Watching the film, I understand the reach of Levato’s work, especially in scenes like the puppet show, where young children in the 1950s (black and white) are watching one puppet beat on another. The children laugh. Violence is acceptable, permitted, humorous, and entertaining. Violence happens over there, away from me. Violence happens to an avatar, an idea, an image. The film gives a fixed image to accompany the enculturation of violence in the United States: the culture of violence is always up and running, to the point where it cannot be discerned whether it’s overt or covert. The film depicts Apache helicopter attack footage and bombs detonating buildings, both of which look like something from the newest Call of Duty video game. In the film and the game, shapes resembling humans are annihilated. It would be easy to say here that both are mimetic depictions of real or realistic events (but not really real). But neurologically speaking, these images are their own kind of reality, a representational layer of trauma.
The connection of eye to eye, of poem image to website image, of discrete film clips recombined into one, reveals how the afterimage extends to create an interconnected root structure in conceptual space. In her essay “New Media Poetics: As We May Think/How to Write,” Adelaide Morris notes, echoing Gertrude Stein, that “we are, each and every one of us, nimble citizens of an always newly technologized mediated world that hasn’t yet entered, much less altered, our categories of thought. The trick, for Stein, is not to be ahead of one’s time — ‘No one is ahead of his time,’ she says (521) — but in one’s time.” Levato’s poem and film are certainly kairotic, as Morris values and Stein prescribes, but Levato’s War Rug presents the possibility of a future for itself as a conceptual afterimage of the current American wars. Eventually, I imagine the hyperlinks in War Rug becoming dead ends that no longer serve the purpose of linking the eBook to the array of images and documents from the web that help it expand outward, enriching it through this contingency. In fact, as I write this, the link to the casualty notification procedure for the US military has changed locations.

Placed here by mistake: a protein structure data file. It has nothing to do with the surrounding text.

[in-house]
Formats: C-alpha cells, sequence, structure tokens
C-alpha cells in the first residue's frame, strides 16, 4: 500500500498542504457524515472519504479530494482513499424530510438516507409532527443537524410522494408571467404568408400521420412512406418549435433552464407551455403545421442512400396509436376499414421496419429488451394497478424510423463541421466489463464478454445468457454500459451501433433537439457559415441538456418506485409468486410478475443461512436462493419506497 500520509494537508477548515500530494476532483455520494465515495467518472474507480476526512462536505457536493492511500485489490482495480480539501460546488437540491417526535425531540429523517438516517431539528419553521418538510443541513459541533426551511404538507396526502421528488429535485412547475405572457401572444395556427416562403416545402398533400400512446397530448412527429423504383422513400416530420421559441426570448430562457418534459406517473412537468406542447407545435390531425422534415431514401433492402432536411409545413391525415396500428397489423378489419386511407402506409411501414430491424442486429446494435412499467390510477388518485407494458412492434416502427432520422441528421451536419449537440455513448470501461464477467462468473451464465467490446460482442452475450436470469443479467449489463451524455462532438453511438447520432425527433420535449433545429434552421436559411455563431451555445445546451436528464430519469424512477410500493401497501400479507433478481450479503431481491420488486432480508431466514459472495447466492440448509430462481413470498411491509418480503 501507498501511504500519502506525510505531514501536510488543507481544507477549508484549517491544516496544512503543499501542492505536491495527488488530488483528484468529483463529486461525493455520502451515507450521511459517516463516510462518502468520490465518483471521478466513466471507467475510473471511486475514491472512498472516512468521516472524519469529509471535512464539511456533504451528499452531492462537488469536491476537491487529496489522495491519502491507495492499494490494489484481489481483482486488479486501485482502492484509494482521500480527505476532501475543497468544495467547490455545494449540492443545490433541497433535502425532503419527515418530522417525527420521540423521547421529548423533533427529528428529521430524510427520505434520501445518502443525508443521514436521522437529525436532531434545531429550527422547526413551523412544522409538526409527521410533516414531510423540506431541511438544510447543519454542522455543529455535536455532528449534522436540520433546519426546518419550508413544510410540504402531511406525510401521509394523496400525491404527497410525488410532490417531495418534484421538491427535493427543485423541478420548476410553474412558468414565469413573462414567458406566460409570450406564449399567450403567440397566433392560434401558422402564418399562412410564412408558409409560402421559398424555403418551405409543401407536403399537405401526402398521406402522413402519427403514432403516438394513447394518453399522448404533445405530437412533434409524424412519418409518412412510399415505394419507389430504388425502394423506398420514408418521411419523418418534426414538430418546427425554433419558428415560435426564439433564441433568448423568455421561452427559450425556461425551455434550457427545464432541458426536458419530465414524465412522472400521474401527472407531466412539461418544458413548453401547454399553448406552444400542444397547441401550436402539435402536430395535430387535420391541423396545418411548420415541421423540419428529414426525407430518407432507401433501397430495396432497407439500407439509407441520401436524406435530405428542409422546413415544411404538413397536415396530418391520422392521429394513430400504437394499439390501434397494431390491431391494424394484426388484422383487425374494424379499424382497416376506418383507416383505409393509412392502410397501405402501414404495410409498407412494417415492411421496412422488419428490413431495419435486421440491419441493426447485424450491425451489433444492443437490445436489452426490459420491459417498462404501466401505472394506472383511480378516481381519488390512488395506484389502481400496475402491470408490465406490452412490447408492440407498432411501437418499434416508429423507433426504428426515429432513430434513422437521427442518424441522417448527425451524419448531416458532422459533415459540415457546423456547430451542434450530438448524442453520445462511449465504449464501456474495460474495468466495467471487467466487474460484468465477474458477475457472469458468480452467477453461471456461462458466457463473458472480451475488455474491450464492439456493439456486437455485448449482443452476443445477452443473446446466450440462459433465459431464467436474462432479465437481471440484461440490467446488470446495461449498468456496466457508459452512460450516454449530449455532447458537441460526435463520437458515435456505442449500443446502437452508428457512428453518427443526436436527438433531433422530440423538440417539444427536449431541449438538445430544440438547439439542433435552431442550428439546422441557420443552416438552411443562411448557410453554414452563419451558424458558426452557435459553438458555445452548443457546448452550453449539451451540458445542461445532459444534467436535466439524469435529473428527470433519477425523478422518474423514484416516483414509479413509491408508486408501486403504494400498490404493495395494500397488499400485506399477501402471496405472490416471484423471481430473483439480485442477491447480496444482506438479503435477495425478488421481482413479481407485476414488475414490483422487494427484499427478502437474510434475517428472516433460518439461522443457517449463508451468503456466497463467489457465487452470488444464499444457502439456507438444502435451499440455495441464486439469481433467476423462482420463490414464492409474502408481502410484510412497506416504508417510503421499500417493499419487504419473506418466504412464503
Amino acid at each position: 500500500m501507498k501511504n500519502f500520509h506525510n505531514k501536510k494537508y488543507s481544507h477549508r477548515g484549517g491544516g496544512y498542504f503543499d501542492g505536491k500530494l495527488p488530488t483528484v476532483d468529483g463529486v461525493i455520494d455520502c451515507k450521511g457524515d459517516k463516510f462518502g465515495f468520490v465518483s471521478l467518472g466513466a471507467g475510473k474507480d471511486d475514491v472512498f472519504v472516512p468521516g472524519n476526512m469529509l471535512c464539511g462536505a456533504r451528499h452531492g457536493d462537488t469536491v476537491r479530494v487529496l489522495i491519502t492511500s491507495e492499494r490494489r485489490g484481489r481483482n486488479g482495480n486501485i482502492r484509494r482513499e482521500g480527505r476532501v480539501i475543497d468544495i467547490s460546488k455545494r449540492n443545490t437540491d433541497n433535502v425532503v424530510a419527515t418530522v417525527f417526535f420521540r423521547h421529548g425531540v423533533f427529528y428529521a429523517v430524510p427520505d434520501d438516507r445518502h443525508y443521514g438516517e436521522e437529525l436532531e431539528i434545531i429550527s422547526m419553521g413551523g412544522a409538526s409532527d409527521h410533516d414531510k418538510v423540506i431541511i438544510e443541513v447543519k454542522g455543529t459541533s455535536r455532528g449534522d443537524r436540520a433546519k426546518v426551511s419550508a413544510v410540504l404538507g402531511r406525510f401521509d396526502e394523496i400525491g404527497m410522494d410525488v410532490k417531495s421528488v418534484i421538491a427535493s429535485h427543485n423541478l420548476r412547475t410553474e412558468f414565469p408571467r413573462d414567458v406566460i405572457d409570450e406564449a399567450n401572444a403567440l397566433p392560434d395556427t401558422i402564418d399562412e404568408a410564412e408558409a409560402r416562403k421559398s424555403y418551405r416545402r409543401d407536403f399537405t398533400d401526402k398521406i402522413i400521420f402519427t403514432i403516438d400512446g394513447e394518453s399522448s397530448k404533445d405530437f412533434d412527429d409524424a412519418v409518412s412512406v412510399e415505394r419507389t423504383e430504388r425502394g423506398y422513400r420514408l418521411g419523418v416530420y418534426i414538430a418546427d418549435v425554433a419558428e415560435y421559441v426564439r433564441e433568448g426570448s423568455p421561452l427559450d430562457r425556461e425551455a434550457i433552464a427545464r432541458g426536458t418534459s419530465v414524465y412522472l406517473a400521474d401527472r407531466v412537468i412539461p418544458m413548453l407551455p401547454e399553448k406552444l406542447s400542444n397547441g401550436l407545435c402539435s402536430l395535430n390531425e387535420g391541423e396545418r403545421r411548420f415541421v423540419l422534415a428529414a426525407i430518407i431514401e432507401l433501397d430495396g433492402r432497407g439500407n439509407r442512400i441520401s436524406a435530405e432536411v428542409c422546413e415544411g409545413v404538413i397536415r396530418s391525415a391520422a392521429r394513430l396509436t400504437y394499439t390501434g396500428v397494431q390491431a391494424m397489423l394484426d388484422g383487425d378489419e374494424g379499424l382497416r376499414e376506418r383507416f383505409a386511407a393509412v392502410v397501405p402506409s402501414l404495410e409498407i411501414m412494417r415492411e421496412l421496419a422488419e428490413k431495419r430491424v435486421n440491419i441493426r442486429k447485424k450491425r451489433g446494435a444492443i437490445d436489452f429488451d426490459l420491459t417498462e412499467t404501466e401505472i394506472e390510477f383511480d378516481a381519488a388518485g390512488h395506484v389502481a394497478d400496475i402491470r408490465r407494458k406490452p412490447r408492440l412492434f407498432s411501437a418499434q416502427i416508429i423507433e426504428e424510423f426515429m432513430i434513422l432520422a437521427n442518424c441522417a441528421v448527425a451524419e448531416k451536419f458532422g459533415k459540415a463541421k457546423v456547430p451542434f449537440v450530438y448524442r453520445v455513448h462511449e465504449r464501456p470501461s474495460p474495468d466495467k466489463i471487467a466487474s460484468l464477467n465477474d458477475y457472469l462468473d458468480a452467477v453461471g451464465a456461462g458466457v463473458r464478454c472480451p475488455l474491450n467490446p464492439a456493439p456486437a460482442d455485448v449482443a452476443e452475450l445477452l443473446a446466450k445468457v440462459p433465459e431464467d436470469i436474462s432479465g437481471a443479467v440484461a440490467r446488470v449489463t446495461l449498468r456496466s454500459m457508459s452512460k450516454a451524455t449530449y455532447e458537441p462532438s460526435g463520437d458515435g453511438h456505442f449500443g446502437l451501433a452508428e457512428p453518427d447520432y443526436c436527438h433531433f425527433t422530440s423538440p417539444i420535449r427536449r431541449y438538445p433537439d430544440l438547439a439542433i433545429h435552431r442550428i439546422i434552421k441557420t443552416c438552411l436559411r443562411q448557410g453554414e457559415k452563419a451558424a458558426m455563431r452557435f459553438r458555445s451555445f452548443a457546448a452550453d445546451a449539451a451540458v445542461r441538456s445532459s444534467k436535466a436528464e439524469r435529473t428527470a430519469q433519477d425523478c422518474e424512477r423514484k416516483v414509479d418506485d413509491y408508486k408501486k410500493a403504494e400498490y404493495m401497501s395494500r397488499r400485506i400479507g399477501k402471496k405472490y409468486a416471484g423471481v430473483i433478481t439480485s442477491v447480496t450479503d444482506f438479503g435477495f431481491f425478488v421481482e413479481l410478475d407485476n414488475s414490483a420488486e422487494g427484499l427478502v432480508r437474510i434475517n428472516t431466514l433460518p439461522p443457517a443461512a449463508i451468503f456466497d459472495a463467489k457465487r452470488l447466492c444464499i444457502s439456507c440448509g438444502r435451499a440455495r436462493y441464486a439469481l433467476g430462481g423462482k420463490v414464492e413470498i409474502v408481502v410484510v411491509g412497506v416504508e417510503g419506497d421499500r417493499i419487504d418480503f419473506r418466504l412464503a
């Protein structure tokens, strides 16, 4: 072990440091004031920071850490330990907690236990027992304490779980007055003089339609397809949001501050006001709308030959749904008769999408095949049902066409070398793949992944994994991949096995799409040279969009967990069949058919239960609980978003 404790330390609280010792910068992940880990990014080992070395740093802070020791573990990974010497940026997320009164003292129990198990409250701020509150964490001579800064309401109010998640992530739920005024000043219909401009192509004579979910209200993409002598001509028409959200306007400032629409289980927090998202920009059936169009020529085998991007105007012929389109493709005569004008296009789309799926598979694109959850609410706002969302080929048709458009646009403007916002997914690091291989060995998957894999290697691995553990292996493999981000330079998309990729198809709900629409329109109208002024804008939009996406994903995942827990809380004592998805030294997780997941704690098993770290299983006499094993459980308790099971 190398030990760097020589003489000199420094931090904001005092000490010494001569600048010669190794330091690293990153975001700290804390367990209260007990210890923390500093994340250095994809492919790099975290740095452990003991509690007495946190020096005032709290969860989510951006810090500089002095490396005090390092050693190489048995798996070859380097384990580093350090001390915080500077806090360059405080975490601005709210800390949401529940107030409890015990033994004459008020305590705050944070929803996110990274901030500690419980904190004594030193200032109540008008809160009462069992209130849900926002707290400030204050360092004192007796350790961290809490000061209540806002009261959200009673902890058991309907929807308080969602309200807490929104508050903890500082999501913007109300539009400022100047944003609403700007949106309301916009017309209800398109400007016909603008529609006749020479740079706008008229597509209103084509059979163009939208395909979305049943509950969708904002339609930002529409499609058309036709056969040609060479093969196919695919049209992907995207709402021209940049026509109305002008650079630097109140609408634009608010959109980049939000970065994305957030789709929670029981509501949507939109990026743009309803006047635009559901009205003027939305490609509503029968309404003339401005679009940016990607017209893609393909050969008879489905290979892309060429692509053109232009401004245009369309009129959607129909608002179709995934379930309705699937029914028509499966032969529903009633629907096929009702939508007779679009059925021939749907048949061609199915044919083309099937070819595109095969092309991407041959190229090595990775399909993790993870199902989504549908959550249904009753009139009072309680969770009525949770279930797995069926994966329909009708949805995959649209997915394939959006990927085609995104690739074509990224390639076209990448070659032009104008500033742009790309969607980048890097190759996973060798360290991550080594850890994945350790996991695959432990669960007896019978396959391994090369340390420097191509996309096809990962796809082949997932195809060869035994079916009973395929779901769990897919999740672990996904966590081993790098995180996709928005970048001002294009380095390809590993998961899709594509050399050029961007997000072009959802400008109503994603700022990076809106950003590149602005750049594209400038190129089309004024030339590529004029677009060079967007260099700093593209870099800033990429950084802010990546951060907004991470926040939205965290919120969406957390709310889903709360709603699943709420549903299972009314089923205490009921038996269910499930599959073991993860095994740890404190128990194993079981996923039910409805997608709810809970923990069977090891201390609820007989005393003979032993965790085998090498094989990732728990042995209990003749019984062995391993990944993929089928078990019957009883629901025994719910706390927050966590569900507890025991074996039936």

New Media Poetics: Contexts, Technotexts and Theories (left) and one of its editors, Adelaide Morris
These dead ends can be an allegory for the conceptual eye of culture. Eventually these images and their locations, both in the poem and on the web, albeit having an illusion of permanence, will fade out of consciousness and memory, relinquishing their gravitas to time. In this way, I can imagine Levato’s War Rug as the ultimate afterimage: the poem as detritus after the eye of culture stops seeing, stops caring. It is this conceptual future — poem as mediated, differential afterimage, existing in different materialities and temporal forms — that makes War Rug an important new media poem with the potential to be both in its time and conceptually ahead of it.